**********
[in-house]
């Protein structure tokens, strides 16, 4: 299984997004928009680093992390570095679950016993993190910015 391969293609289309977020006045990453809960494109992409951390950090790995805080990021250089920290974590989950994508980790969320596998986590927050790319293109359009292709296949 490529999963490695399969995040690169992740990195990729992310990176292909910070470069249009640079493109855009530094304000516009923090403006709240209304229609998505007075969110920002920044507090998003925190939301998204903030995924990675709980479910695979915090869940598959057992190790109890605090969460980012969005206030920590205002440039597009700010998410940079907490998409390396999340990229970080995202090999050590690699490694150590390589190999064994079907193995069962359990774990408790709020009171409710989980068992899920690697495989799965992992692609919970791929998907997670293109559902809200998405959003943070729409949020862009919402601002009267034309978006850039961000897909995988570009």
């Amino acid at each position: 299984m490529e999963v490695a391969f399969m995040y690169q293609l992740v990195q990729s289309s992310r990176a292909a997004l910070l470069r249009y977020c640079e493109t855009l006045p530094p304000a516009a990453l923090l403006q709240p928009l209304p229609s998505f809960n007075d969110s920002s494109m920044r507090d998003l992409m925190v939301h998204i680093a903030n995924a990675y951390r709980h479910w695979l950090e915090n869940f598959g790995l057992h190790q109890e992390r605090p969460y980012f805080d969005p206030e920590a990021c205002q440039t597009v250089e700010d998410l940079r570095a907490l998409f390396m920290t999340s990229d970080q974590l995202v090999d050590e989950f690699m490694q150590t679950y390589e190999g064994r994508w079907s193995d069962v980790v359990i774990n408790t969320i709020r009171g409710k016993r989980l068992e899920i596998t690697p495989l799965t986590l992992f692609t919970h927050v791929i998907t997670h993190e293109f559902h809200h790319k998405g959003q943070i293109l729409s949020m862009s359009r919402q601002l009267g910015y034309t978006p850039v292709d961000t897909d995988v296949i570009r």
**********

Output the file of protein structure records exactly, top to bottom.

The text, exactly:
[in-house]
């Protein structure tokens, strides 16, 4: 299984997004928009680093992390570095679950016993993190910015 391969293609289309977020006045990453809960494109992409951390950090790995805080990021250089920290974590989950994508980790969320596998986590927050790319293109359009292709296949 490529999963490695399969995040690169992740990195990729992310990176292909910070470069249009640079493109855009530094304000516009923090403006709240209304229609998505007075969110920002920044507090998003925190939301998204903030995924990675709980479910695979915090869940598959057992190790109890605090969460980012969005206030920590205002440039597009700010998410940079907490998409390396999340990229970080995202090999050590690699490694150590390589190999064994079907193995069962359990774990408790709020009171409710989980068992899920690697495989799965992992692609919970791929998907997670293109559902809200998405959003943070729409949020862009919402601002009267034309978006850039961000897909995988570009």
């Amino acid at each position: 299984m490529e999963v490695a391969f399969m995040y690169q293609l992740v990195q990729s289309s992310r990176a292909a997004l910070l470069r249009y977020c640079e493109t855009l006045p530094p304000a516009a990453l923090l403006q709240p928009l209304p229609s998505f809960n007075d969110s920002s494109m920044r507090d998003l992409m925190v939301h998204i680093a903030n995924a990675y951390r709980h479910w695979l950090e915090n869940f598959g790995l057992h190790q109890e992390r605090p969460y980012f805080d969005p206030e920590a990021c205002q440039t597009v250089e700010d998410l940079r570095a907490l998409f390396m920290t999340s990229d970080q974590l995202v090999d050590e989950f690699m490694q150590t679950y390589e190999g064994r994508w079907s193995d069962v980790v359990i774990n408790t969320i709020r009171g409710k016993r989980l068992e899920i596998t690697p495989l799965t986590l992992f692609t919970h927050v791929i998907t997670h993190e293109f559902h809200h790319k998405g959003q943070i293109l729409s949020m862009s359009r919402q601002l009267g910015y034309t978006p850039v292709d961000t897909d995988v296949i570009r």